Section 52(2)(d) of the Superannuation Industry (Supervision) Act 1993 (SISA) requires the trustees to keep the fund money separate from money of other parties.
The most common contravention of this requirement continues to be withdrawals from and deposits to the fund's bank account made in error. The trustees tell us that no harm was meant, that the transactions occurred inadvertently (the wrong chequebook was picked up), that the fund is in no better or worse position if such withdrawals and deposits were promptly rectified.
However, as understanding as any auditor may be towards such errors there are times where the auditor has no choice but to qualify the audit report and lodge a contravention report with the ATO. This is because the contravention reporting guidelines dictate that the auditor must report to the ATO any contravention that is:
• more than $30,000 (more than $2,000 for a fund which has been in operation for less than 15 months), or
• more than 5% of total fund assets, or
• a repeat of a contravention that occurred in prior years.
In addition to a breach of section 52(2)(d) of SISA the ATO may also view a withdrawal in error as a loan to the fund member in breach of section 65 of SISA and a deposit in error as borrowing by the fund in breach of section 67 of SISA. The ATO is likely to look at the intention of trustees and the promptness of correction of such errors.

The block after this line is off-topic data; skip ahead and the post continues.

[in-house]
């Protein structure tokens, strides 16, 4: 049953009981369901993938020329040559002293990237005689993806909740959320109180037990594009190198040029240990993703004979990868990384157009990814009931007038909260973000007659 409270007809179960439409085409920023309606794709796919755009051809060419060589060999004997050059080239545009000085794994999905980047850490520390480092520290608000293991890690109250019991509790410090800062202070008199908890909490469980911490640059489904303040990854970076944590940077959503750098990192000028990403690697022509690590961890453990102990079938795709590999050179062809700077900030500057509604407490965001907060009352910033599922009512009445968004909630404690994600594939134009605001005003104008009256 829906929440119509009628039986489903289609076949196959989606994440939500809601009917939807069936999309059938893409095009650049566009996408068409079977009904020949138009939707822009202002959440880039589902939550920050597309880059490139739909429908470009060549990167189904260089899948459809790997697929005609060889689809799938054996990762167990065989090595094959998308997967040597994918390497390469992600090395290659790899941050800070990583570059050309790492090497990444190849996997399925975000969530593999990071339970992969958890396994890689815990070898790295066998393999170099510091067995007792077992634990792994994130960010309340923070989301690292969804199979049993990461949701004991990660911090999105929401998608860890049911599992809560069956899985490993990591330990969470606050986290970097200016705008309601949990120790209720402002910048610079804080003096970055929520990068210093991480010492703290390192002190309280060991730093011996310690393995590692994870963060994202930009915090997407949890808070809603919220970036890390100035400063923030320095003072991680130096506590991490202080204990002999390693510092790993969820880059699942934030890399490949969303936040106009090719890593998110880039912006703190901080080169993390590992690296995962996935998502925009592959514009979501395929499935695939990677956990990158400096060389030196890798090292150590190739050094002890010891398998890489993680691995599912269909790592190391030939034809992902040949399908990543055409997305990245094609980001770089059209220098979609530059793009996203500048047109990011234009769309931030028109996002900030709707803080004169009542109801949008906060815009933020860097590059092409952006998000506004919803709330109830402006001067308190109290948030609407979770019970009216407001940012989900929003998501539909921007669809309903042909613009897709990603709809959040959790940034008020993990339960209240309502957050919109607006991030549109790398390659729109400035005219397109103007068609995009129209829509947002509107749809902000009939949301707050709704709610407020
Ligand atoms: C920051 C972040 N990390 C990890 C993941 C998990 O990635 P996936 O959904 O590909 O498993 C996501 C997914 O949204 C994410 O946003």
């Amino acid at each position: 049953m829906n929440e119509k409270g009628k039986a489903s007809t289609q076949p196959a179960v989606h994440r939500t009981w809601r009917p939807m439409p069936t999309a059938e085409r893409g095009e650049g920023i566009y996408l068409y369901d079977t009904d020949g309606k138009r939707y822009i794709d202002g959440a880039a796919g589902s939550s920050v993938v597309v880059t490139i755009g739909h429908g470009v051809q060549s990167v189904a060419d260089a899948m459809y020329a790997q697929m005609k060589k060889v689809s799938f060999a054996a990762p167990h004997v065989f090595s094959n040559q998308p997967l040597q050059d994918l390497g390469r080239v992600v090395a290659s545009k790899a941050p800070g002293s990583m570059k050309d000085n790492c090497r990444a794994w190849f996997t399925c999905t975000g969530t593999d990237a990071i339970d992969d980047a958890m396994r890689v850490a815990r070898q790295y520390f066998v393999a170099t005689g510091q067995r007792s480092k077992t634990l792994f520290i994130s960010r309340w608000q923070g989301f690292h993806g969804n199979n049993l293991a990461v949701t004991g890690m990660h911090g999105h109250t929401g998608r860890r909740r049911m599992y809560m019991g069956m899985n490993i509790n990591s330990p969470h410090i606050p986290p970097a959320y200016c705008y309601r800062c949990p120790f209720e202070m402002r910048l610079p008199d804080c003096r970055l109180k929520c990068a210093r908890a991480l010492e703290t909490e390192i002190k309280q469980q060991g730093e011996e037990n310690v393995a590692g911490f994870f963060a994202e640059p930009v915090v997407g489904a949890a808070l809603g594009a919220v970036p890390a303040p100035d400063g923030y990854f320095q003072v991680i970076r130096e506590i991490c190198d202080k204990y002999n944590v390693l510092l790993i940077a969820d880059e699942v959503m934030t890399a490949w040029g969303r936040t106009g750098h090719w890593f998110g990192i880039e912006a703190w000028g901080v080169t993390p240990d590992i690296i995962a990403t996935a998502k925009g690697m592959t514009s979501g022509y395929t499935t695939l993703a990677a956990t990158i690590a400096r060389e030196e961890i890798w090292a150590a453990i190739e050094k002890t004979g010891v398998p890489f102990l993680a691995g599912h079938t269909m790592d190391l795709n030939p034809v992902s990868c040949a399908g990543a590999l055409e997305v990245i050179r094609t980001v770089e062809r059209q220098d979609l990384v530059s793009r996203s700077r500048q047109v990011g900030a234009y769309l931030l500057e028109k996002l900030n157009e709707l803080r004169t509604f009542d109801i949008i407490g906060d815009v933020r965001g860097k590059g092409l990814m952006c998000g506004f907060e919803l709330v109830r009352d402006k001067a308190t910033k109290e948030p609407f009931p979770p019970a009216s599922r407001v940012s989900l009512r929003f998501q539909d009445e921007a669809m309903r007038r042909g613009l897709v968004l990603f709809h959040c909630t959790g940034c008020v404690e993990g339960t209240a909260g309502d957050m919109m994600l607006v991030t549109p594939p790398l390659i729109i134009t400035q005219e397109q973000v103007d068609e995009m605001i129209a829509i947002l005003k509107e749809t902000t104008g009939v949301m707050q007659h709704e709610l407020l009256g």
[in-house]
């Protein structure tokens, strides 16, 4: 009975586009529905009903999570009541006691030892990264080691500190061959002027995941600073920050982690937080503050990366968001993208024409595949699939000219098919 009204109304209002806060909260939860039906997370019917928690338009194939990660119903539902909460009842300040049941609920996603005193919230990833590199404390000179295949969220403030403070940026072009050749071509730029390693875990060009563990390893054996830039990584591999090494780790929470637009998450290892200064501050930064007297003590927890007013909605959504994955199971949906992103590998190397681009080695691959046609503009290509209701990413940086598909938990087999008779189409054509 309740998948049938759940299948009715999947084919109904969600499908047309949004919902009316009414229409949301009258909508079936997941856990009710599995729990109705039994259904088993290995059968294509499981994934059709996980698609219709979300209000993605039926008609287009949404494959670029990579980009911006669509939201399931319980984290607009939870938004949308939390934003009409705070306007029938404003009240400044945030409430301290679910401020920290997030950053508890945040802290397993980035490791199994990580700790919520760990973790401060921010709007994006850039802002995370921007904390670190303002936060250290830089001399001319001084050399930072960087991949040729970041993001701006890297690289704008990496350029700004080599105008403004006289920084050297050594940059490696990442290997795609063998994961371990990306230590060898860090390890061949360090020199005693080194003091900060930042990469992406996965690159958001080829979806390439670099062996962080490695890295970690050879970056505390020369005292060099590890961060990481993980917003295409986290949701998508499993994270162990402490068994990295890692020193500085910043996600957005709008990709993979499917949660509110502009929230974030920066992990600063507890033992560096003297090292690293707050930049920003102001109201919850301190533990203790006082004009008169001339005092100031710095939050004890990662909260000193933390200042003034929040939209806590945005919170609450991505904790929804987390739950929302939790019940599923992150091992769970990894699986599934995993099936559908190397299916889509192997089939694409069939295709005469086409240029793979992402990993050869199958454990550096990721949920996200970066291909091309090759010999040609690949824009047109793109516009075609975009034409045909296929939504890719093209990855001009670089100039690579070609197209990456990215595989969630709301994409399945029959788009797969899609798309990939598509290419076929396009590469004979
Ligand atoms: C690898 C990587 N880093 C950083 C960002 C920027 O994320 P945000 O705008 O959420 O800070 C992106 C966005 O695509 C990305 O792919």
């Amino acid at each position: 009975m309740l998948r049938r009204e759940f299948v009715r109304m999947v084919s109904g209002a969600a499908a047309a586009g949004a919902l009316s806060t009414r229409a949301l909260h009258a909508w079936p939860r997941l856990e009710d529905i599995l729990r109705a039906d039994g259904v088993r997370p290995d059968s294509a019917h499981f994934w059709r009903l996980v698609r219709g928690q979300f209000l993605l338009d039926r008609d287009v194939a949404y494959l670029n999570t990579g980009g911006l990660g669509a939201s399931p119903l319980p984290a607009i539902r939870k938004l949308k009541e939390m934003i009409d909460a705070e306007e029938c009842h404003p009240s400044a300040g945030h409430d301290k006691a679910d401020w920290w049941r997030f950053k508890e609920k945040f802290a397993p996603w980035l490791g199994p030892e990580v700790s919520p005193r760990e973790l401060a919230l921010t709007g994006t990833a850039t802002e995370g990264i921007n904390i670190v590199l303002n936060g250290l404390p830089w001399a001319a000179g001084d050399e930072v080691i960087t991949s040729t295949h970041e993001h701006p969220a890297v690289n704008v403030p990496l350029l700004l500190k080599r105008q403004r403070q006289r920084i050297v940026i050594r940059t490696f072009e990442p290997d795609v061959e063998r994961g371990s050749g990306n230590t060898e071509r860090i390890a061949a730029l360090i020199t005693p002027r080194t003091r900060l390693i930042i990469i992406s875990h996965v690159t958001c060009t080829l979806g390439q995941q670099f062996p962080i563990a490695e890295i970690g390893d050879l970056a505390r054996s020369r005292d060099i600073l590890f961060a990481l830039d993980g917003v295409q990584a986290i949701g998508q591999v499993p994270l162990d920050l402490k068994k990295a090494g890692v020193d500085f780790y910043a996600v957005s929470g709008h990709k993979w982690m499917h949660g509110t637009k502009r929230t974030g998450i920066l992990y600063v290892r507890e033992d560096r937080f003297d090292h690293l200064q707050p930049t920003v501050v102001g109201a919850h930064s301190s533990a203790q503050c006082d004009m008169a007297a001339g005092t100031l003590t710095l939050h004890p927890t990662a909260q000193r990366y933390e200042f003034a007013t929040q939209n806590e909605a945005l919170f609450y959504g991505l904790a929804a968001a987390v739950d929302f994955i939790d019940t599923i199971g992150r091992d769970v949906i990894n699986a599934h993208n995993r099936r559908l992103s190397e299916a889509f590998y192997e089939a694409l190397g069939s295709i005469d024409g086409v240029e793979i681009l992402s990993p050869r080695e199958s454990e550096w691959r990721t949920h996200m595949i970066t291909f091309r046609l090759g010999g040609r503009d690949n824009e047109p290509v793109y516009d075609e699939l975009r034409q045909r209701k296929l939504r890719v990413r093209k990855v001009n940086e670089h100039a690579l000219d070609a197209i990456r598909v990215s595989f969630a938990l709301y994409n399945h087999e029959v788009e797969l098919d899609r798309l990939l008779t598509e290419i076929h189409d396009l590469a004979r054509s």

Deposits in error may also have tax consequences for the fund. Since the introduction of the contribution limits several years ago, the ATO has been more vigilant of amounts deposited into the fund which were originally intended to be contributions. When the trustees realised these contributions would breach the limits, such amounts were withdrawn. The trustees then claimed that the original deposit was made in error. The ATO has, on numerous occasions, disallowed such withdrawals, treated the original deposits as contributions and imposed excess contributions tax.
The ATO may also view a withdrawal in error as a benefit payment and the repayment of the monies to the fund as a contribution.
We all know tax and compliance audits by the ATO can be very costly due to professional fees incurred and potential penalties imposed by the Tax Office. In order to avoid the headache it is a good idea to be extra careful when drawing up cheques or making Internet Banking transfers – make sure you are using the correct accounts!